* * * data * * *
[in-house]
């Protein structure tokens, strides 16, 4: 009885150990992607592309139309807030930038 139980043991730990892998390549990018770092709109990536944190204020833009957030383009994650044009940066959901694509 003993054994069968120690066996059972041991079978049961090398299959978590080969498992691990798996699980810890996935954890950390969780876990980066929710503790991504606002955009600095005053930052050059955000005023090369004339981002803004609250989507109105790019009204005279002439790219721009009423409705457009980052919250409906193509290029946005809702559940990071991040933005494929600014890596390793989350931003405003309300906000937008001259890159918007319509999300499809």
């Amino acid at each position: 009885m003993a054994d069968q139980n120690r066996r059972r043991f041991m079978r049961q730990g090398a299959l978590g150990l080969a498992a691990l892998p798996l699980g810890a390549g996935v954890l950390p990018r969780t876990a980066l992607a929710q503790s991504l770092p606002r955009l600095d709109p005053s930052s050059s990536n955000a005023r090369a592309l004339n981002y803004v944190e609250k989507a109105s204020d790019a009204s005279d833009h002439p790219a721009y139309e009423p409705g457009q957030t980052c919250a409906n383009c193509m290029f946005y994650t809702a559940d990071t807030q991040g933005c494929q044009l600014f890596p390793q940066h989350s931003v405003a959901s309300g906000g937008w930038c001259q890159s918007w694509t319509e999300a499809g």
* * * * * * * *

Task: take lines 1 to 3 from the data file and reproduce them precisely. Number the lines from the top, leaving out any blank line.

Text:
[in-house]
């Protein structure tokens, strides 16, 4: 009885150990992607592309139309807030930038 139980043991730990892998390549990018770092709109990536944190204020833009957030383009994650044009940066959901694509 003993054994069968120690066996059972041991079978049961090398299959978590080969498992691990798996699980810890996935954890950390969780876990980066929710503790991504606002955009600095005053930052050059955000005023090369004339981002803004609250989507109105790019009204005279002439790219721009009423409705457009980052919250409906193509290029946005809702559940990071991040933005494929600014890596390793989350931003405003309300906000937008001259890159918007319509999300499809």
């Amino acid at each position: 009885m003993a054994d069968q139980n120690r066996r059972r043991f041991m079978r049961q730990g090398a299959l978590g150990l080969a498992a691990l892998p798996l699980g810890a390549g996935v954890l950390p990018r969780t876990a980066l992607a929710q503790s991504l770092p606002r955009l600095d709109p005053s930052s050059s990536n955000a005023r090369a592309l004339n981002y803004v944190e609250k989507a109105s204020d790019a009204s005279d833009h002439p790219a721009y139309e009423p409705g457009q957030t980052c919250a409906n383009c193509m290029f946005y994650t809702a559940d990071t807030q991040g933005c494929q044009l600014f890596p390793q940066h989350s931003v405003a959901s309300g906000g937008w930038c001259q890159s918007w694509t319509e999300a499809g």